Below is an article written for the Legacy Magazine of the Department of Education at the University of Lethbridge during my final Internship during the Fall of 2013, you can also view the article here.
Wednesday, March 26, 2014
When Justin Bechthold enrolled in his after degree B.Ed. program at the University of Lethbridge Faculty of Education in the fall of 2012, Twitter wasn’t even on his radar, personally or professionally. Since then, it has become a hub for his professional activities.
It began with instructor, Kurtis Hewson laying a strong foundation for social media in his Curriculum and Instruction, and Assessment classes. “Kurtis modeled the use of Twitter as a formative assessment tool. I didn’t initially see the opportunities for its use in education,” says Bechthold.
But by his PSIII semester, Bechthold was well into the swing of things, asking students to demonstrate their understanding of the curriculum through a platform of their choice; Twitter, Instagram and even Vine, a mobile service that lets you capture and share short looping videos. “Kids love being on their mobile phones, so why not embrace it?”
To be clear, it’s not simply the novelty of integrating technology into education that appeals to Hewson and Bechthold, but rather the potential for unlimited learning opportunities that social media presents to everyone. Take pre-service teachers, for instance. Traditionally, they’ve been reliant on local professionals, but this is no longer the case.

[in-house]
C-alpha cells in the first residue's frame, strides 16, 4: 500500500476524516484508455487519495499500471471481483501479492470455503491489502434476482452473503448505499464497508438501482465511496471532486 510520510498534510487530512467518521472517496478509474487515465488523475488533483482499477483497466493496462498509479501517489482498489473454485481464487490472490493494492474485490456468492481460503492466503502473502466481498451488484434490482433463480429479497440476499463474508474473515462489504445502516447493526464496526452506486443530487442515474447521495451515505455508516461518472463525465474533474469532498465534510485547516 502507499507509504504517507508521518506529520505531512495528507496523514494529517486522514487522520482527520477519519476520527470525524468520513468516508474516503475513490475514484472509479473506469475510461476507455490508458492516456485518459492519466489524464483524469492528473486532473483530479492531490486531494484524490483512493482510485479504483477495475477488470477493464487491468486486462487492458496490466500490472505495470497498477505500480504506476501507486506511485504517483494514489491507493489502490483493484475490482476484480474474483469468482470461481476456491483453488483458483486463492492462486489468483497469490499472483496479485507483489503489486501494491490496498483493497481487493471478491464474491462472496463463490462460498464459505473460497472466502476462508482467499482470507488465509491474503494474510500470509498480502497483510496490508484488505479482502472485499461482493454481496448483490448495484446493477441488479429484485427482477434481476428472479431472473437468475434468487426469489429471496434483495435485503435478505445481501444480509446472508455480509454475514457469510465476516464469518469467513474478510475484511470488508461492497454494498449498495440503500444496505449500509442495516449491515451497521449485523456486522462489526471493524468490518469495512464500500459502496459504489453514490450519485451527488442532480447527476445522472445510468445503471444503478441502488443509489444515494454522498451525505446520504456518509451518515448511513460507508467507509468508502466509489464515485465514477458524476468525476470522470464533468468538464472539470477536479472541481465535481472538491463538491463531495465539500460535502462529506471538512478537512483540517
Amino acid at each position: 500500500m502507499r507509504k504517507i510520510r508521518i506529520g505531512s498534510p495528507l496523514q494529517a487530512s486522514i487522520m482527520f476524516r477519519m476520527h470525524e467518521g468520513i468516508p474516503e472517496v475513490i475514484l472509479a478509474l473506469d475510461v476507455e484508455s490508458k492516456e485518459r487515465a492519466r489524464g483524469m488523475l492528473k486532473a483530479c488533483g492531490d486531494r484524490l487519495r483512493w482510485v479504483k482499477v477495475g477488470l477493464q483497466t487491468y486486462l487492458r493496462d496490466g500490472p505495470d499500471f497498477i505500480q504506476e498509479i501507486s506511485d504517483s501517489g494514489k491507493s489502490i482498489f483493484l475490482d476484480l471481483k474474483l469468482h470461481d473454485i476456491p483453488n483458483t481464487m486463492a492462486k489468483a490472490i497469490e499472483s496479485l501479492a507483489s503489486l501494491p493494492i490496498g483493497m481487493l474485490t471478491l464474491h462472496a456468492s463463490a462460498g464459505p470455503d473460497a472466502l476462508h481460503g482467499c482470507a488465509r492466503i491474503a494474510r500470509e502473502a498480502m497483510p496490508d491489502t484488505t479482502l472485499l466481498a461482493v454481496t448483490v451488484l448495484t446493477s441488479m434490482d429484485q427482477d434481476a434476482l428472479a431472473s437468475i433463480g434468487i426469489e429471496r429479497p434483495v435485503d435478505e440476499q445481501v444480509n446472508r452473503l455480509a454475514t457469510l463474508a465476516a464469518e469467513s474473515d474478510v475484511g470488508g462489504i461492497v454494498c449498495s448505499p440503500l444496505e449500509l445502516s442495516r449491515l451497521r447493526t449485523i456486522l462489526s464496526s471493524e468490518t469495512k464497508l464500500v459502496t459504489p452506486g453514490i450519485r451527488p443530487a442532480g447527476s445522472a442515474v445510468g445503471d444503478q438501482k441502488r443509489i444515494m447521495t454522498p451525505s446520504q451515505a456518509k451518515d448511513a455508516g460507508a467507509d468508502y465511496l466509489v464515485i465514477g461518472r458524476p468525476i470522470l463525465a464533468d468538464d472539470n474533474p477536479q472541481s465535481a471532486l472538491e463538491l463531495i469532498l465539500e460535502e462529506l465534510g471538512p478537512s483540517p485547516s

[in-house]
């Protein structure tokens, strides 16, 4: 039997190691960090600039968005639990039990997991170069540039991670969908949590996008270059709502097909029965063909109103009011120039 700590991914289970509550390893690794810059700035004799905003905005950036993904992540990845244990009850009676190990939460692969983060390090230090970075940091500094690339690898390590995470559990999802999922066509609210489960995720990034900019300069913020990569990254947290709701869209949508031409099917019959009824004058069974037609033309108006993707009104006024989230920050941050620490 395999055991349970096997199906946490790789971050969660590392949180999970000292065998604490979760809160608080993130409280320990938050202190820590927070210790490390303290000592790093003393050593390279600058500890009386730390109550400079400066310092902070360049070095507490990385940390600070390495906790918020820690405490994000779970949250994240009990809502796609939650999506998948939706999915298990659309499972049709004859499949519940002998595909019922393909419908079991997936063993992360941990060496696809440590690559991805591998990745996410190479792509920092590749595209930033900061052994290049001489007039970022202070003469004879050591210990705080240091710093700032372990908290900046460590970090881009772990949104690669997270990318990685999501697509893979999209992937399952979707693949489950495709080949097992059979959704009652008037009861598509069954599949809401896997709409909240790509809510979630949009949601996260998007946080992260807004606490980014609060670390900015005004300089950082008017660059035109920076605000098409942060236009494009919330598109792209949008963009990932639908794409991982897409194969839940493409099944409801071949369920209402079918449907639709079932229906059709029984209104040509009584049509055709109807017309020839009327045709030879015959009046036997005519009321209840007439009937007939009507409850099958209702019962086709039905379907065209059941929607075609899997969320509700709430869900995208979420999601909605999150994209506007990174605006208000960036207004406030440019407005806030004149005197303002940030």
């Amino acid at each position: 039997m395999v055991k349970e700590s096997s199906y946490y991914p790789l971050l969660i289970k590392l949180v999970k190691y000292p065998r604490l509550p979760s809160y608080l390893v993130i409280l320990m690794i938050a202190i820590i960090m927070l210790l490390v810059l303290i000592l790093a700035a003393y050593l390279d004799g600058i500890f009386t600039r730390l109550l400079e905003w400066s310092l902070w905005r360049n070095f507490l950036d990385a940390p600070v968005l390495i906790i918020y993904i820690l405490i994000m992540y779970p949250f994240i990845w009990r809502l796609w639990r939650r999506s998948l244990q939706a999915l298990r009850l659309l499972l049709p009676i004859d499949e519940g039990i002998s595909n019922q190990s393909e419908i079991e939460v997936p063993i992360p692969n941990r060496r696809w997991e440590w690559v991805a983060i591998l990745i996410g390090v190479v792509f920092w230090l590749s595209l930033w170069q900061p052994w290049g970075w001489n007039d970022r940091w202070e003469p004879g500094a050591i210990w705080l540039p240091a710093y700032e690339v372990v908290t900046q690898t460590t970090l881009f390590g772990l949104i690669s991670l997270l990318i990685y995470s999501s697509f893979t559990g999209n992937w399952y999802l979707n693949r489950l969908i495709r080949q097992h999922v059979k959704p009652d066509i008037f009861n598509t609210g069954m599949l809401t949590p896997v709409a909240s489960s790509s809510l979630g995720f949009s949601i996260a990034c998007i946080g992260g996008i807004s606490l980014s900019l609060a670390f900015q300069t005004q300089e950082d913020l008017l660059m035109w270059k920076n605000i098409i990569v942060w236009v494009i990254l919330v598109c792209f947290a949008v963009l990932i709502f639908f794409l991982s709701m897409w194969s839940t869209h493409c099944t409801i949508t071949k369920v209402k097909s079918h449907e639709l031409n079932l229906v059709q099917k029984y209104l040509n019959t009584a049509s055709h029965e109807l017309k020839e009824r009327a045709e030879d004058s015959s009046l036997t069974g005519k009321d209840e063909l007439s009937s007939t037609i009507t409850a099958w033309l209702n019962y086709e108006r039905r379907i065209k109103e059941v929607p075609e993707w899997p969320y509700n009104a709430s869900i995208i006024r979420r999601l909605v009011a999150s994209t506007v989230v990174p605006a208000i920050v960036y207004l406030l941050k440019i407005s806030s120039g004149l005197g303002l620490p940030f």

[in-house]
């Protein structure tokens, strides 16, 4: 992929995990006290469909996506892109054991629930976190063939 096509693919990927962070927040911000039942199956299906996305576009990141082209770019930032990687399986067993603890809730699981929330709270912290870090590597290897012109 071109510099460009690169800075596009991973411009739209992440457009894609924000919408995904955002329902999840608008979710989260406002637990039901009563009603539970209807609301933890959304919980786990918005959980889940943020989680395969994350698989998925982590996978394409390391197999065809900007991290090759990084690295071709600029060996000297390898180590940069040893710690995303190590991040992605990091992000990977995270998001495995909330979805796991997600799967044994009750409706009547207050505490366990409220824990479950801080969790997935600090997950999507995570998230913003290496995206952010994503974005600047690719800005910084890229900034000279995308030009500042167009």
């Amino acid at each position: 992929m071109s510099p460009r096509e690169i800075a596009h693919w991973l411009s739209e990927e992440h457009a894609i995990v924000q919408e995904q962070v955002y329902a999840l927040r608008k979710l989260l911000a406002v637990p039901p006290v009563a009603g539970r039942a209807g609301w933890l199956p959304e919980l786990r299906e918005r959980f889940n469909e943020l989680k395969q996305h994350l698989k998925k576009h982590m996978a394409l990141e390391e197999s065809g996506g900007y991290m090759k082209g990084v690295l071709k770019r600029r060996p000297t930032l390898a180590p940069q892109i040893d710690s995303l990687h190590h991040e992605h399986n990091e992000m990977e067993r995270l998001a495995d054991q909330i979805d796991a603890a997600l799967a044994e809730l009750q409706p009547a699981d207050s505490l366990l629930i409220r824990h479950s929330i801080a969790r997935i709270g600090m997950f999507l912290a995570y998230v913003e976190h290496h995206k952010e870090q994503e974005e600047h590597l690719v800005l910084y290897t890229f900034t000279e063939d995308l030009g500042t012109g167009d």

Earlier this year, Hewson co-organized a “consortium” of pre-service and experienced teachers to participate in weekly online discussions over a Twitter feed. In addition to being a regular participant, Bechthold has had the opportunity to moderate two of these “chats.”
“The conversation gets started on Twitter and then when there’s more details to cover, it quickly moves to another platform, typically email,” he says. “The technology provides a nice flow for real engagement,” Bechthold explains. “Using social media as an expression of creativity and engagement, as an extention of learning is something that pre-service teachers can benefit from. Having it modeled to us is the best way to step forward and participate.”